Words by Warren Moss CEO and founder of Demographica
I think the increasing importance of the adoption of marketing technology is going to see B2B marketing teams starting to identify as pre-modern marketers and start seeking out ways to move from there to a post-modern marketing state.
How can a disruptive company rely on traditional, pre-modern marketing thinking to drive home the values of their 21st-century brand?
A common thread to conversations I have with CMO’s of B2B companies across the country is that they’re not sure how to structure their marketing budgets – the split between internal resources, media and marketing technology. The way they chop up those budgets is indicative of where they see value and what they deem to be important.
The 2017/18 Gartner CMO Spend Survey showed that 22% of marketing budgets should be allocated to marketing tech, 27% to labour, 25% to services and 25% to media.
This illustrates the increase in recognition that marketing technology is already playing a pivotal role in the B2B mix because of the way it can seriously enable the efforts of a modern marketing organisation. Once we have that conversation, so many people say that they totally understand the need to implement full-scale marketing technology, but that the company isn’t ready for it yet.
If that message got to the CEO, they’d probably fire the whole team! You can’t blame bureaucracy or the slow pace of change of a large enterprise for stifling what is right for your business.
Trend 1 – The growth of adoption of marketing technology is going to be fuelled by a decision from one major disruptor
So how then do we go about mobilising the change that brings marketing technology into businesses? Why do large corporates not disrupt themselves? To my mind, they’re really good at innovation but really bad at disruption. I think that’s because you can create a process for innovation and make incremental improvements to a product or service – adding features or releasing a new model or version.
Disruption is more difficult for a large organisation, though, because it requires someone to make a big decision – and people are scared of big decisions because they can cost them their jobs. Written into the DNA of these businesses by the people who run them is the fact that they’re petrified of disruption.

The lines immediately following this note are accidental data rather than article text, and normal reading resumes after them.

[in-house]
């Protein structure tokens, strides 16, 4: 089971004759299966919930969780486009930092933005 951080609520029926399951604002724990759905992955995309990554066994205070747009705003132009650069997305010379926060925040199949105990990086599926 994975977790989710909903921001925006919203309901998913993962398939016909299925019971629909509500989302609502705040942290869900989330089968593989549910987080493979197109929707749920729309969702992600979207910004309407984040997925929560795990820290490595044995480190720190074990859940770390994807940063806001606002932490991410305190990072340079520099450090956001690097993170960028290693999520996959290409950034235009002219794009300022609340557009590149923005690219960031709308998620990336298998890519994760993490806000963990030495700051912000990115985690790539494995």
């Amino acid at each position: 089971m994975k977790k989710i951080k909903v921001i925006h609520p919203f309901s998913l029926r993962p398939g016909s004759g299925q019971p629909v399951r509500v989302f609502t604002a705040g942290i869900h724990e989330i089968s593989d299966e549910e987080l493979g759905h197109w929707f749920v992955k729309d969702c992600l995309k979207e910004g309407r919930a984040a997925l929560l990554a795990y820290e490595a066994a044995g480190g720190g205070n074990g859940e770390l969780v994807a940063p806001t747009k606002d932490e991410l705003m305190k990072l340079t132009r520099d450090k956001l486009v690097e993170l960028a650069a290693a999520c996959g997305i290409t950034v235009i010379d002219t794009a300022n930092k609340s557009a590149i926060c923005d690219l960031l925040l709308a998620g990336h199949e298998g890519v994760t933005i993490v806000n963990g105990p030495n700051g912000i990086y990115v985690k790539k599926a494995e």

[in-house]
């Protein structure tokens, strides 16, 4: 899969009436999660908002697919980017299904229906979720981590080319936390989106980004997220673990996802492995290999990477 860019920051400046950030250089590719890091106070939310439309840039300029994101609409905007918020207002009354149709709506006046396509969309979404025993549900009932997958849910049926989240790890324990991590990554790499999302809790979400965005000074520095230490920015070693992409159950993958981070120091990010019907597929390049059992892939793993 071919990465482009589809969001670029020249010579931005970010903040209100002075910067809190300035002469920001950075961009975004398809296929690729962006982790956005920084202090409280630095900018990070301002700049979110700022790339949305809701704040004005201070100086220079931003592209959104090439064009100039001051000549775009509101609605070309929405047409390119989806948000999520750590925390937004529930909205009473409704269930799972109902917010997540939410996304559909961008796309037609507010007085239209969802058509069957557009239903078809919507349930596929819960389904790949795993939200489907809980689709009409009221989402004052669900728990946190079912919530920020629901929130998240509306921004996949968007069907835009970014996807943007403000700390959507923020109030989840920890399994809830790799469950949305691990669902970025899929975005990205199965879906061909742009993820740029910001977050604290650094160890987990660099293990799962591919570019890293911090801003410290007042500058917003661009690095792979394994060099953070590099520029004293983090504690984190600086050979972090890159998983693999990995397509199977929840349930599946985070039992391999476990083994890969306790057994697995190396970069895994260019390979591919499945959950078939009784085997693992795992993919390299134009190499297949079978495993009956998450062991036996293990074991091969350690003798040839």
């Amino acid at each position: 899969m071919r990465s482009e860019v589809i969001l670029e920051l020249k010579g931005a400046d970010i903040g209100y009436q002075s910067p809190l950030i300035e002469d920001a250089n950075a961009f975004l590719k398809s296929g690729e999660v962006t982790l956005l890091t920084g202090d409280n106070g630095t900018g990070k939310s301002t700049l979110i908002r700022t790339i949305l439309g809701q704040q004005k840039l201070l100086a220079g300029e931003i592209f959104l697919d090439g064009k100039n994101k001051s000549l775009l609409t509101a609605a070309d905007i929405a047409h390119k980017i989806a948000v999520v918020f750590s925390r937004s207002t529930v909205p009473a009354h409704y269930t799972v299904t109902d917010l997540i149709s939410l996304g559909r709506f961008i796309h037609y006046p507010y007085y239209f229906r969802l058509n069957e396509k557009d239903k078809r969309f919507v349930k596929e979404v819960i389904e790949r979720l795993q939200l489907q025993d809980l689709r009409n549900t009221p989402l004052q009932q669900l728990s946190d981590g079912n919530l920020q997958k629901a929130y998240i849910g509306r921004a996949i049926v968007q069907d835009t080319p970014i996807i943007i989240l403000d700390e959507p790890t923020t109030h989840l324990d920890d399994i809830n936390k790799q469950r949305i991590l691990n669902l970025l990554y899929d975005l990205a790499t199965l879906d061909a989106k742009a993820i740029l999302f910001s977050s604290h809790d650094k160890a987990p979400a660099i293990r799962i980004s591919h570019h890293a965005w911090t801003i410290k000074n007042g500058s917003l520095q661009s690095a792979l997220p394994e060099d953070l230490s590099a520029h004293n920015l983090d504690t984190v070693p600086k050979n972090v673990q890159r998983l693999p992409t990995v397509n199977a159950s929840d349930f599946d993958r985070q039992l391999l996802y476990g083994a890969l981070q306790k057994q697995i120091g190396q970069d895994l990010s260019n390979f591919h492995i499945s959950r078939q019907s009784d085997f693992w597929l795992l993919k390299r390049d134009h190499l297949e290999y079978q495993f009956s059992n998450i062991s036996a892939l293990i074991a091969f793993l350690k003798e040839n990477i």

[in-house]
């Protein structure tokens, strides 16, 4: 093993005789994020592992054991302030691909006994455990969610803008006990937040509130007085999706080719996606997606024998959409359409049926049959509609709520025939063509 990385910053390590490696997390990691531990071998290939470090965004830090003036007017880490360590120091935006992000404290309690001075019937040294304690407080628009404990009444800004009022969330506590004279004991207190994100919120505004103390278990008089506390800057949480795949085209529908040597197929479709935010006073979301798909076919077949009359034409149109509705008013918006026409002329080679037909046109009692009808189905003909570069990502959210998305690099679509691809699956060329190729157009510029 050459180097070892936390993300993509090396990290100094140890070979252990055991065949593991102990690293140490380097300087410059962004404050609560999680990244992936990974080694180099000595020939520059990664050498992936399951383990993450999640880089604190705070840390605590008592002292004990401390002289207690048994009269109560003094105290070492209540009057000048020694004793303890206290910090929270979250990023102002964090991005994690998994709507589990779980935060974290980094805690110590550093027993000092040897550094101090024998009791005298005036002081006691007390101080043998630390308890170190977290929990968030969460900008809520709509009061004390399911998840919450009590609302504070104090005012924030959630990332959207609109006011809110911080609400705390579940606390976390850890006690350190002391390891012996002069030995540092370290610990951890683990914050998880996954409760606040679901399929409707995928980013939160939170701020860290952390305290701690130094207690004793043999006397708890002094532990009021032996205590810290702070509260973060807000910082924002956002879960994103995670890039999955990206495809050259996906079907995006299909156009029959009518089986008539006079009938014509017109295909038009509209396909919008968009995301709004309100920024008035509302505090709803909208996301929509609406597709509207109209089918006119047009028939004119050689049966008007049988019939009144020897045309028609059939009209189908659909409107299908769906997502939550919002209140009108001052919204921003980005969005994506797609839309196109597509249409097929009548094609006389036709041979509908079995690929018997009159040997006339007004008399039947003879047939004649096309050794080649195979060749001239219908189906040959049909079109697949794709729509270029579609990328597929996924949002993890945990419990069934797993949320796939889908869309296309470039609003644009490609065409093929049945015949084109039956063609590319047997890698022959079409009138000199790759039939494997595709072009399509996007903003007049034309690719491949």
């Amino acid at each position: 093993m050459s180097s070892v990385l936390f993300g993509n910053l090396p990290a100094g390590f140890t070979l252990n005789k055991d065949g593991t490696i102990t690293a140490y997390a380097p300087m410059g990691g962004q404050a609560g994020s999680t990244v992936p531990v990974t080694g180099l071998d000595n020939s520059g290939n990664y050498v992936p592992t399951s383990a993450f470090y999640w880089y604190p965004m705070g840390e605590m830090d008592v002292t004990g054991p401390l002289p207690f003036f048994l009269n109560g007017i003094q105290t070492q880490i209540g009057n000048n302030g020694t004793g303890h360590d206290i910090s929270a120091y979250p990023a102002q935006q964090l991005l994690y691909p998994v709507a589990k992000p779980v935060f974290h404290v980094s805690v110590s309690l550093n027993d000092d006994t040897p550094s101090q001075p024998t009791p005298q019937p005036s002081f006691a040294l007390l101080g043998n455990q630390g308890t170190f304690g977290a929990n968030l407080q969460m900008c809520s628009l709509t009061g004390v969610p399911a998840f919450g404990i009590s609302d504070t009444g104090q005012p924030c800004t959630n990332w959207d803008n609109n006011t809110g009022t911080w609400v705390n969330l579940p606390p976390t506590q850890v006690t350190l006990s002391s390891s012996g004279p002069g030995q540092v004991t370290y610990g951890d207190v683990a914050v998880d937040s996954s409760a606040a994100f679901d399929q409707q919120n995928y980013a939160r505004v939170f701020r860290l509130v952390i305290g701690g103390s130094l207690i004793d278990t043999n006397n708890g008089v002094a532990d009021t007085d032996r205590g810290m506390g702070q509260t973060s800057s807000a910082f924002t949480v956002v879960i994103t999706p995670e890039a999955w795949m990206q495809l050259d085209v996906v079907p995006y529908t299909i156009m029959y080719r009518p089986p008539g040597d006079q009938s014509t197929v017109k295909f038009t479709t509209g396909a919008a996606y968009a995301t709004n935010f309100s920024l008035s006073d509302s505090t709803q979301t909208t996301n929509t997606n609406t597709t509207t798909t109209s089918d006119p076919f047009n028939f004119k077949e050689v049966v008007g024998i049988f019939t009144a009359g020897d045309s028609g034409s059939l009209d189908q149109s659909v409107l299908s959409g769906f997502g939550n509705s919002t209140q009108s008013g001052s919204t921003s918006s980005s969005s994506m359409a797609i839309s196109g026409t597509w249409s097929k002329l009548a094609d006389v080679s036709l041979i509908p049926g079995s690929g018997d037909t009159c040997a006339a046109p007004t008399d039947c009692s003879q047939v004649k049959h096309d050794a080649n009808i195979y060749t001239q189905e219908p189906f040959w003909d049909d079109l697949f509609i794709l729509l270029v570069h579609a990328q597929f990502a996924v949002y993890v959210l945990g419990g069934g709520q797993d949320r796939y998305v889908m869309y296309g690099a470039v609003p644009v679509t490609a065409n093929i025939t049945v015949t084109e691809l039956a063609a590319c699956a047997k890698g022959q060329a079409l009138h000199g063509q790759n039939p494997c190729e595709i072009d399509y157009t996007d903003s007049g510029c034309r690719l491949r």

The decision-makers are therefore acting in their own interests, rather than those of the company. So while the market is ripe for an increased role for marketing technology, it’s going to take one decision maker at a major B2B organisation to make the call to adopt it fully. That will change the game and other large corporates will follow within 12-18 months.
Trend 2 – Migration to post-modern B2B marketing
I think the increasing importance of the adoption of marketing technology is going to see B2B marketing teams starting to identify as pre-modern marketers and start seeking out ways to move from there to a post-modern marketing state. That shift will come from the recognition that they don’t have the skills, resources, training or education to be able to deliver marketing at a post-modern level.
We’ve painted the ideal post-modern marketing scenario for one of our clients – shown them what their organisation could look like and the level of sophistication their marketing could achieve. They loved what they saw – but admitted that if they want to reach that level, they’re going to have to change their entire marketing structure and change & upskill their team.
An alternative way of doing this is partnering with agencies that can help them deliver post-modern marketing – whether by working together to upskill their teams or to rely more heavily on the expertise and ability of the agency. But people must be open to change…
I was at a talk where the global head of talent for Goldman Sachs was saying that when they want to promote someone, irrespective of their level within the organisation, the first question they ask is: “Are you prepared to be developed?”. They need the candidate to agree and articulate that desire. It forces the recognition that they’re not the finished product. If you’re not prepared to acknowledge that you need to be developed, you have no chance of thriving.
Trend 3 – Pre-modern marketing agencies need to adapt or die
I sat with one of SA’s top creative agencies a while ago when we were discussing partnering up on a financial services pitch which had a major B2B brand component. When I say ‘top’, I mean their advertising capabilities are second to none. So when it came to discussing the B2B elements of the pitch, they said they had loads of experience and
I asked to see some of the ads and, sure enough, the ads showed that they have loads of B2B experience – but they also showed that they absolutely don’t have an understanding of the fundamentals of effective B2B marketing in a post-modern age.
I think that in 2019, agencies looking after B2B brands who don’t truly understand B2B and rely on their pre-modern fundamentals are going to get found out. As the brands themselves become more aware of the importance of the shift to post-modern marketing, we’re going to see a lot of them carving out the B2B business from their traditional agencies and partnering with B2B agencies who are better equipped to market their products in a post-modern marketing world.